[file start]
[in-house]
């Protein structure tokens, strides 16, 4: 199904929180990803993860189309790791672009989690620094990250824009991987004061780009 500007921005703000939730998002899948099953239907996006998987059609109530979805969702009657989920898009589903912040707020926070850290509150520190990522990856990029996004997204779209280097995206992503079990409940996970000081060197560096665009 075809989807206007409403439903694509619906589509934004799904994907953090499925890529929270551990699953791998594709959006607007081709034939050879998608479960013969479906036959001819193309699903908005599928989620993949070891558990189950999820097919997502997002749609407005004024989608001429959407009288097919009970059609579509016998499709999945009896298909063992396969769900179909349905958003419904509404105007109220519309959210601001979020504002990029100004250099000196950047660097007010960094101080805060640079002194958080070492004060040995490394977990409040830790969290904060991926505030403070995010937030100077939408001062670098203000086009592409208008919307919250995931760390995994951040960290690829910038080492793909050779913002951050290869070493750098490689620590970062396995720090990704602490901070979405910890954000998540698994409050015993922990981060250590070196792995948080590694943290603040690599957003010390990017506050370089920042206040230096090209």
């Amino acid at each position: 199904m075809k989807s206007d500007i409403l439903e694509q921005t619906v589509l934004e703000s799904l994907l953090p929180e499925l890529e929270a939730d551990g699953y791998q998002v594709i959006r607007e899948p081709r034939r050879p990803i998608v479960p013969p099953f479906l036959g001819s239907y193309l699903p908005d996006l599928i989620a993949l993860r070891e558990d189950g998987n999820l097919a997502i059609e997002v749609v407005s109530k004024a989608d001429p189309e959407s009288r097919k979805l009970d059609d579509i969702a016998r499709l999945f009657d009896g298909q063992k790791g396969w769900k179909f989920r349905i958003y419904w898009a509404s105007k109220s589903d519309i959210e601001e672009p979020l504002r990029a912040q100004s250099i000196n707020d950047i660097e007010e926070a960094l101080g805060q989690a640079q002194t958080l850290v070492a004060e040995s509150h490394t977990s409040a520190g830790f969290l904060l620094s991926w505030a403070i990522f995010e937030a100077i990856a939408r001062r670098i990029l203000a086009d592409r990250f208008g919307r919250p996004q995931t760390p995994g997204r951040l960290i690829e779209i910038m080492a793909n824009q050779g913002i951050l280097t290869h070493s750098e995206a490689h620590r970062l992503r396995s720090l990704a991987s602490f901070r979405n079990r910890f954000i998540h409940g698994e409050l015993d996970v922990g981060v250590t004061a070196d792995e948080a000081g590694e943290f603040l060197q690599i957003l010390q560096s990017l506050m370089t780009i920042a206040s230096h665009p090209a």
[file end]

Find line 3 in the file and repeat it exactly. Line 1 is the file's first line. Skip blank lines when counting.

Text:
């Amino acid at each position: 199904m075809k989807s206007d500007i409403l439903e694509q921005t619906v589509l934004e703000s799904l994907l953090p929180e499925l890529e929270a939730d551990g699953y791998q998002v594709i959006r607007e899948p081709r034939r050879p990803i998608v479960p013969p099953f479906l036959g001819s239907y193309l699903p908005d996006l599928i989620a993949l993860r070891e558990d189950g998987n999820l097919a997502i059609e997002v749609v407005s109530k004024a989608d001429p189309e959407s009288r097919k979805l009970d059609d579509i969702a016998r499709l999945f009657d009896g298909q063992k790791g396969w769900k179909f989920r349905i958003y419904w898009a509404s105007k109220s589903d519309i959210e601001e672009p979020l504002r990029a912040q100004s250099i000196n707020d950047i660097e007010e926070a960094l101080g805060q989690a640079q002194t958080l850290v070492a004060e040995s509150h490394t977990s409040a520190g830790f969290l904060l620094s991926w505030a403070i990522f995010e937030a100077i990856a939408r001062r670098i990029l203000a086009d592409r990250f208008g919307r919250p996004q995931t760390p995994g997204r951040l960290i690829e779209i910038m080492a793909n824009q050779g913002i951050l280097t290869h070493s750098e995206a490689h620590r970062l992503r396995s720090l990704a991987s602490f901070r979405n079990r910890f954000i998540h409940g698994e409050l015993d996970v922990g981060v250590t004061a070196d792995e948080a000081g590694e943290f603040l060197q690599i957003l010390q560096s990017l506050m370089t780009i920042a206040s230096h665009p090209a």